needs assessments to identify the need for training and to develop
learning goals and objectives, select learning methods (e.g., class-
room-based, distance learning, structured on-the-job training, technol-
ogy-assisted learning), create training schedules, etc. This also in-
cludes development and testing of the training materials.
Delivery This is when the training course or intervention is con-
Evaluation Determining how learners felt about the training, whether
they reached the objectives, how content is applied on the job after
training, and what impact it had on the situation it was designed to
Transfer of Learning Practices to help ensure that the knowledge and
skills acquired during training result in improved job performance af-
ter training. Transfer of learning involves the learner, learner?s su-
pervisor and trainer through activities conducted before, during and
Trainer Development Essential for the development of a sustainable
training system is the development of competent trainers who can con-
tinue to implement training as external support decreases.
Programming Training Interventions Approaches used by program staff
to ensure that the previous areas of training are planned, funded and
carried out in the field.
Concurrent Session Proposal Format
Your proposal should include the information listed in the 10 items be-
low. For each item, there is a brief explanation of the information to
be included. Your proposal should be no longer than three (3) pages and
should include only these 10 items.
* Presentation Title:
Title of the concurrent session presentation should be no longer than
10 words. The title should reflect the content of your presentation and
capture the interest of the participants at the same time.
Provide the name, title, address, phone, fax and e-mail information for
* Best Practice, Lesson Learned or Future Direction:
Indicate into which category your presentation fits. Please select only
one category. Note that preference will be given to presentations from
* Stage of the Training Process:
Indicate into which of the following stage(s) your presentation fits.
The stages include design, delivery, evaluation, transfer of learning,
trainer development and programming training interventions. Presenta-
tions may relate to more than one stage.
* Session Focus:
In no more than 100 words, describe the focus of your presentation.
Note that this description will be essential for the review team as
they select presentations. Also, if your presentation is accepted, this
description will be used in the conference program; participants will
read this description to decide if they want to attend the session.
* Learning Objectives:
Provide three objectives describing what the participant will learn in
Briefly describe the methods you will use to deliver your presentation.
Note that concurrent sessions are 90-minutes in length. Presenters are
strongly encouraged to allow up to 30 minutes of interaction during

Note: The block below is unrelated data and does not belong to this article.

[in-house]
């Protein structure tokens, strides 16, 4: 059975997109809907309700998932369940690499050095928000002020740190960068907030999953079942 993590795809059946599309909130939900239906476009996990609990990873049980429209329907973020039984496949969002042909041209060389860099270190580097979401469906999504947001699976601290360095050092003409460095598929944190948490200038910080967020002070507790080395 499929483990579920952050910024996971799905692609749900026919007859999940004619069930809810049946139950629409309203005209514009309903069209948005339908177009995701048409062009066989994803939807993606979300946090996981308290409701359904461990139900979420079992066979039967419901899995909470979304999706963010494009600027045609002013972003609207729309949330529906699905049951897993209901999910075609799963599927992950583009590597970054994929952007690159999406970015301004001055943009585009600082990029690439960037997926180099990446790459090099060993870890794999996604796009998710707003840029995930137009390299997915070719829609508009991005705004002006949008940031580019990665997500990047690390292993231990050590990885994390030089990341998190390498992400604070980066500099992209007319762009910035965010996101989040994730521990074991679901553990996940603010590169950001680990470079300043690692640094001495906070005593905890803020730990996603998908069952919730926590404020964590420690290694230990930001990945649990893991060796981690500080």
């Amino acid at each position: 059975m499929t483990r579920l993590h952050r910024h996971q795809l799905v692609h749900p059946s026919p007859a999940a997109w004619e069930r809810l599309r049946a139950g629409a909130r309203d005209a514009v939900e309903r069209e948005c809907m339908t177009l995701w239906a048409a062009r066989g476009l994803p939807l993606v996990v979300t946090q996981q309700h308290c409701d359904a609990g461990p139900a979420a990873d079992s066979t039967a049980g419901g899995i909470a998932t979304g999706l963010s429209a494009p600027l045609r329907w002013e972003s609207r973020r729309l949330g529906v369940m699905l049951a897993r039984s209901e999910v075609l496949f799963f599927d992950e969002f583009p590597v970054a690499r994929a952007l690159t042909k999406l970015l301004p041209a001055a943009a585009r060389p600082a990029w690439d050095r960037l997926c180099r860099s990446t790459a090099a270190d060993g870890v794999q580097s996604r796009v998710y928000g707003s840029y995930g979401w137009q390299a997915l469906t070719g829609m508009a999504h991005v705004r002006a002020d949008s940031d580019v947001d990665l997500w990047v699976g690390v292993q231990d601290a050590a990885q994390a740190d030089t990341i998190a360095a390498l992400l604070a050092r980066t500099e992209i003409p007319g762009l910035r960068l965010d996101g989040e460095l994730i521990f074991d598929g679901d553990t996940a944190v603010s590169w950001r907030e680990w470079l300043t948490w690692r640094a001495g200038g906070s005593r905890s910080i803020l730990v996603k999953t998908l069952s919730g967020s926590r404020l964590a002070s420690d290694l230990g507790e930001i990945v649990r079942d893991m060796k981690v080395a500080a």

their presentations. Participants will appreciate the opportunity to
share, discuss and interact with the presenters.
Describe the audio-visuals you will be using during your presentation.
Note that each room will be equipped with a flipchart, screen and com-
puter projection unit. Presenters are asked to provide their own laptop
computer (if you will require a laptop, please indicate). Presenters
are asked to use a PowerPoint presentation so that handouts can be dis-
tributed and a conference CD-ROM developed for distribution following
Provide a brief (one paragraph) biography describing the background and
previous speaking experience of each presenter. If you presentation is
accepted, your biography will be available to the conference partici-
pants so that they have some information about who is delivering each
List three individuals who are familiar with your ability to present on
your proposed topic. Please provide their full contact information
(name, address, phone, fax and e-mail) so that the review team will be
able to contact them. If there is more than one presenter, provide ref-
erences only for the primary or lead presenter.
Please note the following regarding the proposal submission, review,
acceptance and development process.
* Proposals are due by 17 January 2003.
* The proposal (in MS Word) is to be sent to:
1615 Thames Street
Baltimore, MD 21231-3492, USA
* Proposals are to be sent by e-mail attachment or placed on a diskette
and sent in the mail. Proposals are not to be faxed.
* The proposals will be reviewed and presenters notified by 14 February
* Presenters will then receive information regarding the format of
their PowerPoint presentations and/or handouts. All presentation mate-
rials will be included on a CD-ROM to be distributed following the con-
ference. Presenters will also receive information about the hotel, con-
ference registration, etc.
* Presenters will be responsible for their own expenses (travel, per
* Presenters will be asked to submit their PowerPoint presentation and
any supporting handouts for duplication by 1 April 2003. This will al-
low time for copies of handouts for the participants to be prepared and
bound before the conference. The planning team recognizes that submit-
ting these items in advance may create some challenges; however, we be-
lieve that participants will greatly appreciate receiving all of the
handouts at registration. Presenters failing to submit their materials
by this date may be asked to not present at the conference.
* Reminders of key dates:
17 January: Proposals due
14 February: Presenters notified
01 April: PowerPoint presentations and handouts due
7-9 May: The Conference!!
If you have questions regarding the proposal or process, please contact
Director of Learning and Performance Support
1615 Thames Street
Baltimore, MD 21231-3492